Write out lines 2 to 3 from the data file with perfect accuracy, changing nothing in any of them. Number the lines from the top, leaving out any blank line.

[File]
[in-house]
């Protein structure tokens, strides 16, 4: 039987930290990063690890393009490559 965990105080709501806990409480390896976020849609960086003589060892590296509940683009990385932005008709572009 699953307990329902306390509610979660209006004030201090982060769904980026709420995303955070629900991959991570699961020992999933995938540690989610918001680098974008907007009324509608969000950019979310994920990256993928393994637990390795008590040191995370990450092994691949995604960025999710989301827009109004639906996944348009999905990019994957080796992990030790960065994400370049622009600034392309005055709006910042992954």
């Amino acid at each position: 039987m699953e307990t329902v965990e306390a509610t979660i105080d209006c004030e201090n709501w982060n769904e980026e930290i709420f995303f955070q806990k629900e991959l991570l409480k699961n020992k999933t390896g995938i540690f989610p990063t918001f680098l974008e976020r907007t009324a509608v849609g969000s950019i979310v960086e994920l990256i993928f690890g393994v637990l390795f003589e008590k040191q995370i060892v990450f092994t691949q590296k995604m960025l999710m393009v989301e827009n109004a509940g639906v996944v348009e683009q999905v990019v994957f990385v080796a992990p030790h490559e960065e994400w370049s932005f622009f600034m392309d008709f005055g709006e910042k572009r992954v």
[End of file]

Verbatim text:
């Protein structure tokens, strides 16, 4: 039987930290990063690890393009490559 965990105080709501806990409480390896976020849609960086003589060892590296509940683009990385932005008709572009 699953307990329902306390509610979660209006004030201090982060769904980026709420995303955070629900991959991570699961020992999933995938540690989610918001680098974008907007009324509608969000950019979310994920990256993928393994637990390795008590040191995370990450092994691949995604960025999710989301827009109004639906996944348009999905990019994957080796992990030790960065994400370049622009600034392309005055709006910042992954």
């Amino acid at each position: 039987m699953e307990t329902v965990e306390a509610t979660i105080d209006c004030e201090n709501w982060n769904e980026e930290i709420f995303f955070q806990k629900e991959l991570l409480k699961n020992k999933t390896g995938i540690f989610p990063t918001f680098l974008e976020r907007t009324a509608v849609g969000s950019i979310v960086e994920l990256i993928f690890g393994v637990l390795f003589e008590k040191q995370i060892v990450f092994t691949q590296k995604m960025l999710m393009v989301e827009n109004a509940g639906v996944v348009e683009q999905v990019v994957f990385v080796a992990p030790h490559e960065e994400w370049s932005f622009f600034m392309d008709f005055g709006e910042k572009r992954v």